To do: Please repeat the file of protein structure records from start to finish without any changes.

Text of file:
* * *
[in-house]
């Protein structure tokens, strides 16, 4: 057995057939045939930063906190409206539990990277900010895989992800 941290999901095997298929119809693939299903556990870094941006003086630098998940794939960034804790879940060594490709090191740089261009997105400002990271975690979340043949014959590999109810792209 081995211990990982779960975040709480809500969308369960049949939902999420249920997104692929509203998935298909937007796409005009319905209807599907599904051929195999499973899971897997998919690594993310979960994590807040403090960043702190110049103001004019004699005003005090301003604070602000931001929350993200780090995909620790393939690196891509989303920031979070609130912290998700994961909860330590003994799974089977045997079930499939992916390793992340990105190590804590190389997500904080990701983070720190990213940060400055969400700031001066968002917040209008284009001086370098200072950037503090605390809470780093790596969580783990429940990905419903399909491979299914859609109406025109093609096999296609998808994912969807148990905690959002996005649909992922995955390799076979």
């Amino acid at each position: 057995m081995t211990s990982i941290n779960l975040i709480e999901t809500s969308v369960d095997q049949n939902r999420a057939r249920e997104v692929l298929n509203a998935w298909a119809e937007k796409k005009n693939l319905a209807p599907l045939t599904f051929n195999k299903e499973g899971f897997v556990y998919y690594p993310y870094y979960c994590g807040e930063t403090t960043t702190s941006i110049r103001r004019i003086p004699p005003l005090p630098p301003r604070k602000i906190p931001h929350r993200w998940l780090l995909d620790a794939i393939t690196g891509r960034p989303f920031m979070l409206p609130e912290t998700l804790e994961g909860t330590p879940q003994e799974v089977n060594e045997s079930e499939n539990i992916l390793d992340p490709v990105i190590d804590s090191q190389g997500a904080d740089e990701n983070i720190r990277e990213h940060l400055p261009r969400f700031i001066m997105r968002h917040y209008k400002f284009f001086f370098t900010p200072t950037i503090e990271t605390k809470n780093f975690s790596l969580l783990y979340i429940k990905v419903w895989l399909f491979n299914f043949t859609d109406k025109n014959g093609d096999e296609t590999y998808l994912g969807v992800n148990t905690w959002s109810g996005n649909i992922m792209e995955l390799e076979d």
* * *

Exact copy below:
[in-house]
């Protein structure tokens, strides 16, 4: 057995057939045939930063906190409206539990990277900010895989992800 941290999901095997298929119809693939299903556990870094941006003086630098998940794939960034804790879940060594490709090191740089261009997105400002990271975690979340043949014959590999109810792209 081995211990990982779960975040709480809500969308369960049949939902999420249920997104692929509203998935298909937007796409005009319905209807599907599904051929195999499973899971897997998919690594993310979960994590807040403090960043702190110049103001004019004699005003005090301003604070602000931001929350993200780090995909620790393939690196891509989303920031979070609130912290998700994961909860330590003994799974089977045997079930499939992916390793992340990105190590804590190389997500904080990701983070720190990213940060400055969400700031001066968002917040209008284009001086370098200072950037503090605390809470780093790596969580783990429940990905419903399909491979299914859609109406025109093609096999296609998808994912969807148990905690959002996005649909992922995955390799076979």
């Amino acid at each position: 057995m081995t211990s990982i941290n779960l975040i709480e999901t809500s969308v369960d095997q049949n939902r999420a057939r249920e997104v692929l298929n509203a998935w298909a119809e937007k796409k005009n693939l319905a209807p599907l045939t599904f051929n195999k299903e499973g899971f897997v556990y998919y690594p993310y870094y979960c994590g807040e930063t403090t960043t702190s941006i110049r103001r004019i003086p004699p005003l005090p630098p301003r604070k602000i906190p931001h929350r993200w998940l780090l995909d620790a794939i393939t690196g891509r960034p989303f920031m979070l409206p609130e912290t998700l804790e994961g909860t330590p879940q003994e799974v089977n060594e045997s079930e499939n539990i992916l390793d992340p490709v990105i190590d804590s090191q190389g997500a904080d740089e990701n983070i720190r990277e990213h940060l400055p261009r969400f700031i001066m997105r968002h917040y209008k400002f284009f001086f370098t900010p200072t950037i503090e990271t605390k809470n780093f975690s790596l969580l783990y979340i429940k990905v419903w895989l399909f491979n299914f043949t859609d109406k025109n014959g093609d096999e296609t590999y998808l994912g969807v992800n148990t905690w959002s109810g996005n649909i992922m792209e995955l390799e076979d």